LAKE CITY, S.C. − There was no long line of cars Thursday morning as Lake City leaders started handing out face masks − 2,000 total with five going to each person − but the steady stream of three to four cars at a time had Lake City City Manager Stephany Snowden calling around looking for additional masks.
"We're doing our best to make sure we get some masks out," said Mayor Lovith Anderson as he, council woman Wilhelmena Scott, Snowden and several city employees worked the car line. They exchanged shouted greetings, pleasantries, local happenings and masks as cars cycled through the parking lot of the Greater Lake City Community Resource Center.
Lake City City Council members unanimously passed an ordinance that calls for masks indoors and in situations where social distancing cannot be maintained. The giveaway was an effort to make sure residents had the supplies they needed to comply.
"Everyone gets five as long as the supply lasts," Anderson said.
At one point Anderson and Scott ventured across four-lanes of Main Street to make sure one of the city's oldest residents had masks.
"We've had multiple partners who joined us," Anderson said.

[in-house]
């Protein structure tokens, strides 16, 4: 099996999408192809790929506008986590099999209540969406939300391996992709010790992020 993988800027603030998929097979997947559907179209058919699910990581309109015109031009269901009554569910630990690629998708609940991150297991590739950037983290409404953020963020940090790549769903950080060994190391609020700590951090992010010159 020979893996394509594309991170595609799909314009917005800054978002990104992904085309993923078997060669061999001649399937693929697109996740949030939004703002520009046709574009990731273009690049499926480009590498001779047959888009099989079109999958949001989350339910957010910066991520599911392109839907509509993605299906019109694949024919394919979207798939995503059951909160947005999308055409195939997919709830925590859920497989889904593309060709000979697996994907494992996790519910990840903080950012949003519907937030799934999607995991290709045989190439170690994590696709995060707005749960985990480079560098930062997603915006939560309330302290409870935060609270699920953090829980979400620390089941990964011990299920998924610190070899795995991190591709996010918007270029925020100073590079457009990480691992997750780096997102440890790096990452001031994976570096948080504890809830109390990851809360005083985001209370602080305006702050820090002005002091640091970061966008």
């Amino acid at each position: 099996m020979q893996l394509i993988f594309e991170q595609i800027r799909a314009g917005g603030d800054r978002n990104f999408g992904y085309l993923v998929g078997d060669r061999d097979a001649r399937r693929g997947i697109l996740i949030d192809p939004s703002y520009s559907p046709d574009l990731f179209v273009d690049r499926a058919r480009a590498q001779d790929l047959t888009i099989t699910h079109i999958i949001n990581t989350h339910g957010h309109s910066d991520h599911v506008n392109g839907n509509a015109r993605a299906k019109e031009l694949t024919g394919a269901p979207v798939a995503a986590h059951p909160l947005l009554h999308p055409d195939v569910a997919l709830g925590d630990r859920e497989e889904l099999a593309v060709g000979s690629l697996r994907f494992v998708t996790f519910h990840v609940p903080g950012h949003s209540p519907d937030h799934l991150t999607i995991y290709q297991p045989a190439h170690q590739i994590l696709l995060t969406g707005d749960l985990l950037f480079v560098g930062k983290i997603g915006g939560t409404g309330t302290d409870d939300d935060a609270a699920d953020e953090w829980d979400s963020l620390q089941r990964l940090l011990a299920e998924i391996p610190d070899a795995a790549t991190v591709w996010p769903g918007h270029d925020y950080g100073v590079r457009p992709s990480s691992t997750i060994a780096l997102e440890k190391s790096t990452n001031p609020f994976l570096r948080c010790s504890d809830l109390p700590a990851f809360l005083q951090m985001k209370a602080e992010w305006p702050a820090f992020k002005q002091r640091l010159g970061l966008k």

The partners included Lake City Housing Authority members, S.C. Rep. Roger Kirby and S.C. Sen. Ronnie Sabb, said Snowden.
Anderson said masks were going to be a key to fighting the virus in a state that has become a hot spot for COVID-19 infections.
"Other states are quarantining people who have traveled here recently," the mayor said. "That tells us we have a problem, and it's going to take everyone coming together and working together, and not thinking so much about self, but about each other, to make this thing work."
"I think in terms of saving a life," Scott said. "There are so many I know in the community and the area who have contracted the virus, and some have died."
"We have a chance if we continue to use the mask. Mask up wherever you go, and wash your hands. Those things are important.
"We want it to be effective so children can go back to school, and we can go back to normal again, but we can never go back to normal again if we continue the activity that was going on before the order came out," Scott said.